Our Monthly Investment Review : May 2022
Concerns have shifted from inflation to growth
Asset prices picked up in May as investors looked optimistically at the more downbeat economic readings (especially in the US).
Stock markets ended the month more than 5% up from their monthly low, and the downwards pressure on bond prices eased. The yield on 10-year US Treasuries fell from 3.2% to 2.8%, and the credit risk premium slid from 4.9% to 4.2%.
The narrative among investors has indeed shifted in light of the many economic indicators – PMI readings, real-estate market data, and regional data, for example – pointing to a sharper-than-expected slowdown.
Until now, investors largely believed that central banks, and above all the US Federal Reserve, were concerned more about the brisk pace of inflation than the worsening economic outlook. But in view of May’s economic readings, they seem to be expecting the Fed to shift gears and carry out fewer rate hikes, as part of a less-aggressive approach to policy normalisation.
The spectre of stagflation
We believe this more optimistic stance – due in large part to overly pessimistic sentiment previously – should be taken with a grain of salt, and are therefore treading carefully.
The prices of some goods are still marching upwards, and retailers are having a hard time passing on the full increase in their own costs to consumers. At the same time, consumers are buying less. The nearly 20% tumble in the stock price of Walmart – the bastion of US mass-market retailing – in May is a clear reflection of these developments. And even though inflation isn’t far from peaking in the US, consumer prices in Europe could keep rising until autumn.
All this means that the European Central Bank, after raising its policy rate as expected in July, could very well lift it by a further 50 bp later in the year. Such a prospect would create problems among the EU’s 27 member states, given their different economic trajectories and the varying extent to which they’re using public debt to finance stimulus programmes.
The days of central-bank “puts” are well behind us. These institutions can no longer serve as lenders of last resort and keep pumping liquidity into the system, given the inflationary forces at work (e.g. the reshoring of production plants, the energy transition, and changes in the structure of savings).
This is a real worry. Many speculative bubbles have formed as a result of the highly accommodative policies pursued around the world in the past few years. And in the past, nearly every switch to a cycle of rate hikes has caused such bubbles to burst and/or asset prices to plummet.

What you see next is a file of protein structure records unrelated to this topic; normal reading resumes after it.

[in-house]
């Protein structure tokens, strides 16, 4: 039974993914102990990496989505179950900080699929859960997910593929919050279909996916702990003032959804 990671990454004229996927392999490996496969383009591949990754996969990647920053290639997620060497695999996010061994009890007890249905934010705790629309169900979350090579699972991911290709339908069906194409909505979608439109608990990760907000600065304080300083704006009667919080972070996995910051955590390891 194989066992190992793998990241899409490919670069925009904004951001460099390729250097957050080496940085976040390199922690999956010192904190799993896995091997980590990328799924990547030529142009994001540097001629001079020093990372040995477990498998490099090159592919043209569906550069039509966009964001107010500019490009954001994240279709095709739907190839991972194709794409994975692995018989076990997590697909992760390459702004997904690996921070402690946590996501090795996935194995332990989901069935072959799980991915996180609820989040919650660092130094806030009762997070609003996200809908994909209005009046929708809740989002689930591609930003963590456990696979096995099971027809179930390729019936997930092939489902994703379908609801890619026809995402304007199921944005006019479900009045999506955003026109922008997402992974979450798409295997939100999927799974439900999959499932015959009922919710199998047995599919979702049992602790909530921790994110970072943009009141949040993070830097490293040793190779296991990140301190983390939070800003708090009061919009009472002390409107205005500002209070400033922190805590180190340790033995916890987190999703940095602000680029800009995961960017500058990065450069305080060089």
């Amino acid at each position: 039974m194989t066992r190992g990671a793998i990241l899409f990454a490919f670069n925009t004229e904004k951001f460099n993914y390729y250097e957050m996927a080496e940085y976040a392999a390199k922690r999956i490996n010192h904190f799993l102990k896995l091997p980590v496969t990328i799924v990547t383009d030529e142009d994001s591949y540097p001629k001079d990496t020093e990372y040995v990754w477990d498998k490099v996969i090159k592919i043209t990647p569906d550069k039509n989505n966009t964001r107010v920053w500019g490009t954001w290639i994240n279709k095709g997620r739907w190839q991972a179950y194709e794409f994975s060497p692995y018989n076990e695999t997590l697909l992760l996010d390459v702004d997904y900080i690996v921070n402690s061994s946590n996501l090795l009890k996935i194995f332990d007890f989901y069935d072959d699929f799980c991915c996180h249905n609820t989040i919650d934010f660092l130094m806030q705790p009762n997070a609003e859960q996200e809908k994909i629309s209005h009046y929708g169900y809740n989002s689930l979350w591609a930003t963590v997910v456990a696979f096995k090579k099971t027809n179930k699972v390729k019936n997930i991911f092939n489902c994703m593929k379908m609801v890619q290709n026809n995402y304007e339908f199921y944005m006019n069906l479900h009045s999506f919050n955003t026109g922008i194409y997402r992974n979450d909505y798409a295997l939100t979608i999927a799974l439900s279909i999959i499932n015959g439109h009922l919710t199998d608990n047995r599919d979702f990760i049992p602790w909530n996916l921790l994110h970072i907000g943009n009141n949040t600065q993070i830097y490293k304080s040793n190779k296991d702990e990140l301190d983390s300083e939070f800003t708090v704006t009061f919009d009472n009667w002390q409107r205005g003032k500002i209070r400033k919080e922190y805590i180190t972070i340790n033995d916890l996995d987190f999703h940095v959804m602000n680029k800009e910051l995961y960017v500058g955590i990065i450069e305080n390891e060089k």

Managing our portfolios accordingly
Against this backdrop, we have maintained the approach to equities outlined in last month’s investment report – that is, a low net exposure evolving between 5% and 15% with a preference for high-quality, defensive names. That’s because earnings growth will probably slow as economic output cools and inflation stays high. We pared back our investments in the banking sector, for instance, and shored up those in healthcare and consumer staples.
We also increased our holdings of gold-related assets. These investments can help protect our portfolios should the economic downturn get worse, or should the US economy prove to be more resilient than expected – a development that would increase the chances of a sustained pace of policy normalisation by the Fed, with the possible consequence of a slump in financial markets.
In fixed income, we have covered nearly all our corporate-bond holdings through the use of index hedging, since we believe idiosyncratic risk (i.e. intrinsic to a specific company or country) offers better compensation than systemic risk. Our emerging-market holdings are geared towards bonds from countries that stand to benefit from the high commodities prices and the relocation of supply chains.
Cash still makes up a sizable chunk of our portfolios, which we believe makes sense in the current climate. This dry powder will let us seize market opportunities as they arise – opportunities that could later turn out to be performance drivers for our funds.
Sources: Carmignac, Bloomberg, 09/06/2022